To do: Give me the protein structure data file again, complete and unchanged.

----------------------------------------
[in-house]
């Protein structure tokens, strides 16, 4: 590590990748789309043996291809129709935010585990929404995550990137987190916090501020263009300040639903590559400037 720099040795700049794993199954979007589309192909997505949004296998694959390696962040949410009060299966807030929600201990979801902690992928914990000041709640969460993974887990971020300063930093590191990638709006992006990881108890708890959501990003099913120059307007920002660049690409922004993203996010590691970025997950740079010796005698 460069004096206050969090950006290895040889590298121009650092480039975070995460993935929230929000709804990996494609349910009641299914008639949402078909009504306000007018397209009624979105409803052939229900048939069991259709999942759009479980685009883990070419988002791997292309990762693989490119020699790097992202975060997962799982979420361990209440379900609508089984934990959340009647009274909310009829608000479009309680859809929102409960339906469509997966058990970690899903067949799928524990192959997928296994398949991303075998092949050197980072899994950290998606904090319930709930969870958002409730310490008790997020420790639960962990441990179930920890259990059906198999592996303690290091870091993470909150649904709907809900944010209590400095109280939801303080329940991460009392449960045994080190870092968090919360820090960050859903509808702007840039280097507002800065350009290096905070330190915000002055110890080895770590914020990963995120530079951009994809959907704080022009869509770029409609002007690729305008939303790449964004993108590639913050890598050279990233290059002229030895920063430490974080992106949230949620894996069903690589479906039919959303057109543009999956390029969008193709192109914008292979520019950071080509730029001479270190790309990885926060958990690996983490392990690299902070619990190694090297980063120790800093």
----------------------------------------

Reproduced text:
[in-house]
């Protein structure tokens, strides 16, 4: 590590990748789309043996291809129709935010585990929404995550990137987190916090501020263009300040639903590559400037 720099040795700049794993199954979007589309192909997505949004296998694959390696962040949410009060299966807030929600201990979801902690992928914990000041709640969460993974887990971020300063930093590191990638709006992006990881108890708890959501990003099913120059307007920002660049690409922004993203996010590691970025997950740079010796005698 460069004096206050969090950006290895040889590298121009650092480039975070995460993935929230929000709804990996494609349910009641299914008639949402078909009504306000007018397209009624979105409803052939229900048939069991259709999942759009479980685009883990070419988002791997292309990762693989490119020699790097992202975060997962799982979420361990209440379900609508089984934990959340009647009274909310009829608000479009309680859809929102409960339906469509997966058990970690899903067949799928524990192959997928296994398949991303075998092949050197980072899994950290998606904090319930709930969870958002409730310490008790997020420790639960962990441990179930920890259990059906198999592996303690290091870091993470909150649904709907809900944010209590400095109280939801303080329940991460009392449960045994080190870092968090919360820090960050859903509808702007840039280097507002800065350009290096905070330190915000002055110890080895770590914020990963995120530079951009994809959907704080022009869509770029409609002007690729305008939303790449964004993108590639913050890598050279990233290059002229030895920063430490974080992106949230949620894996069903690589479906039919959303057109543009999956390029969008193709192109914008292979520019950071080509730029001479270190790309990885926060958990690996983490392990690299902070619990190694090297980063120790800093």